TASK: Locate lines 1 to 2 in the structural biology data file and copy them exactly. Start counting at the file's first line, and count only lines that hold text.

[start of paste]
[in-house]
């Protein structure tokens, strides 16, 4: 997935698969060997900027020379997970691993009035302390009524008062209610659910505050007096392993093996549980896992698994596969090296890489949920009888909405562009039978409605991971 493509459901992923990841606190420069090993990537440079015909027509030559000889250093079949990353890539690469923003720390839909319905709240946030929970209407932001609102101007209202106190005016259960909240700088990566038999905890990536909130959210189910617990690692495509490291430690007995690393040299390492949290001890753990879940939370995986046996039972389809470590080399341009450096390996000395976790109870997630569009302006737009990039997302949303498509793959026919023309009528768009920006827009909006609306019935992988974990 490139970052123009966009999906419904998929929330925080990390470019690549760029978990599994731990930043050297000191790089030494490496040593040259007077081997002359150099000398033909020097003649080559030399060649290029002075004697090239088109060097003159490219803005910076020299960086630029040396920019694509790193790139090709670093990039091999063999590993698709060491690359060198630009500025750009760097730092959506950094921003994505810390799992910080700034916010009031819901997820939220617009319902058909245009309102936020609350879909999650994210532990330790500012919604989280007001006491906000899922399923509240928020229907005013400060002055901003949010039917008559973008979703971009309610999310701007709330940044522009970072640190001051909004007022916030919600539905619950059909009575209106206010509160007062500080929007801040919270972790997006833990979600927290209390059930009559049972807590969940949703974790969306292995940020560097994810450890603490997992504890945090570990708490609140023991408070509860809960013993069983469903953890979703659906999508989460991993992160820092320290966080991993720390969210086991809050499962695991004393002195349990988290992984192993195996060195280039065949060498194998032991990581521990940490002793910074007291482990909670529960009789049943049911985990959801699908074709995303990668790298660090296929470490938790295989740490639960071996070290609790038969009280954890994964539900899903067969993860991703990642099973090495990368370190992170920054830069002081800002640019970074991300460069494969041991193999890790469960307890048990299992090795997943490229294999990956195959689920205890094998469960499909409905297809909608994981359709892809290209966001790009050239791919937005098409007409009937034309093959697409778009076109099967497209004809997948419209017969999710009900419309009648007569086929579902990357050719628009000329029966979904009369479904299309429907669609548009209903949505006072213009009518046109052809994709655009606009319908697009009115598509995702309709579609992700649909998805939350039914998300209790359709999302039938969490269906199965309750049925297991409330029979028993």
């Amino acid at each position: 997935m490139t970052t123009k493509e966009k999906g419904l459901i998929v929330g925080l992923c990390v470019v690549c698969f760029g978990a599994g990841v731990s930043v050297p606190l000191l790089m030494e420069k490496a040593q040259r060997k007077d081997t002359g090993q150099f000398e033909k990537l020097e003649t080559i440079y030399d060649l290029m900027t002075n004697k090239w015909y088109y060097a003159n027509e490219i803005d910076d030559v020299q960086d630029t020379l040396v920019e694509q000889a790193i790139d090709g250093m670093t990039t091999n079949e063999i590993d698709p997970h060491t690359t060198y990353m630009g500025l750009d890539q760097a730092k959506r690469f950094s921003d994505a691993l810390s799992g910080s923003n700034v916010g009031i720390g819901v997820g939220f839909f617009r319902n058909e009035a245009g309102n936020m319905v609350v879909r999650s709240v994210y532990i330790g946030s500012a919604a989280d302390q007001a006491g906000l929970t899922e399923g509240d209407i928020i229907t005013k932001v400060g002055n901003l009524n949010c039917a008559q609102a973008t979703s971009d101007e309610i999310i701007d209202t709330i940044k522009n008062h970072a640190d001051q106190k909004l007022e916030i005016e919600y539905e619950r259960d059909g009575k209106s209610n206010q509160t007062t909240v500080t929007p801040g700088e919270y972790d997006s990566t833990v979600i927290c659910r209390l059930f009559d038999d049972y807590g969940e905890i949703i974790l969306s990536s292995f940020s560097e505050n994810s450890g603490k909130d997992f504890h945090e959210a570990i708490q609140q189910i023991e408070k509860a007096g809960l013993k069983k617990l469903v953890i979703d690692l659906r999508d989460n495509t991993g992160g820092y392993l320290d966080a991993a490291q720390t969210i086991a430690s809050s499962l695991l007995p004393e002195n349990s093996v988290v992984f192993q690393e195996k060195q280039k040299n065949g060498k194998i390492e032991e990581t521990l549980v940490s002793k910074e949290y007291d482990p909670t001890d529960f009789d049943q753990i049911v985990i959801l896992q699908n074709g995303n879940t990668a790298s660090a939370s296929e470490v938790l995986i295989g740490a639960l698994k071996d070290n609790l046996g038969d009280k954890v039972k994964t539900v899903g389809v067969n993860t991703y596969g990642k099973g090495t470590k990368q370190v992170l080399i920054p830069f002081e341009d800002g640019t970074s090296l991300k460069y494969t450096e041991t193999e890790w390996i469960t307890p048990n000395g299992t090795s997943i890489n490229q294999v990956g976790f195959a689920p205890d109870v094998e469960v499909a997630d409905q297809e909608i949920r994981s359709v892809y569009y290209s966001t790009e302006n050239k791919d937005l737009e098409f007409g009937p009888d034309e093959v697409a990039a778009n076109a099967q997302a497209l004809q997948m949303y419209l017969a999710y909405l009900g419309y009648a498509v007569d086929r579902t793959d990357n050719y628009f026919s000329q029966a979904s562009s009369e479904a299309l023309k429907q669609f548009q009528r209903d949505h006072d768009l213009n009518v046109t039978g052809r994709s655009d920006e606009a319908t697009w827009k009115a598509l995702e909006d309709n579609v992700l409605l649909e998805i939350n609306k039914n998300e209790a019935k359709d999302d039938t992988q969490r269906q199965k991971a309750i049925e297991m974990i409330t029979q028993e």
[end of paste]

[in-house]
């Protein structure tokens, strides 16, 4: 997935698969060997900027020379997970691993009035302390009524008062209610659910505050007096392993093996549980896992698994596969090296890489949920009888909405562009039978409605991971 493509459901992923990841606190420069090993990537440079015909027509030559000889250093079949990353890539690469923003720390839909319905709240946030929970209407932001609102101007209202106190005016259960909240700088990566038999905890990536909130959210189910617990690692495509490291430690007995690393040299390492949290001890753990879940939370995986046996039972389809470590080399341009450096390996000395976790109870997630569009302006737009990039997302949303498509793959026919023309009528768009920006827009909006609306019935992988974990 490139970052123009966009999906419904998929929330925080990390470019690549760029978990599994731990930043050297000191790089030494490496040593040259007077081997002359150099000398033909020097003649080559030399060649290029002075004697090239088109060097003159490219803005910076020299960086630029040396920019694509790193790139090709670093990039091999063999590993698709060491690359060198630009500025750009760097730092959506950094921003994505810390799992910080700034916010009031819901997820939220617009319902058909245009309102936020609350879909999650994210532990330790500012919604989280007001006491906000899922399923509240928020229907005013400060002055901003949010039917008559973008979703971009309610999310701007709330940044522009970072640190001051909004007022916030919600539905619950059909009575209106206010509160007062500080929007801040919270972790997006833990979600927290209390059930009559049972807590969940949703974790969306292995940020560097994810450890603490997992504890945090570990708490609140023991408070509860809960013993069983469903953890979703659906999508989460991993992160820092320290966080991993720390969210086991809050499962695991004393002195349990988290992984192993195996060195280039065949060498194998032991990581521990940490002793910074007291482990909670529960009789049943049911985990959801699908074709995303990668790298660090296929470490938790295989740490639960071996070290609790038969009280954890994964539900899903067969993860991703990642099973090495990368370190992170920054830069002081800002640019970074991300460069494969041991193999890790469960307890048990299992090795997943490229294999990956195959689920205890094998469960499909409905297809909608994981359709892809290209966001790009050239791919937005098409007409009937034309093959697409778009076109099967497209004809997948419209017969999710009900419309009648007569086929579902990357050719628009000329029966979904009369479904299309429907669609548009209903949505006072213009009518046109052809994709655009606009319908697009009115598509995702309709579609992700649909998805939350039914998300209790359709999302039938969490269906199965309750049925297991409330029979028993």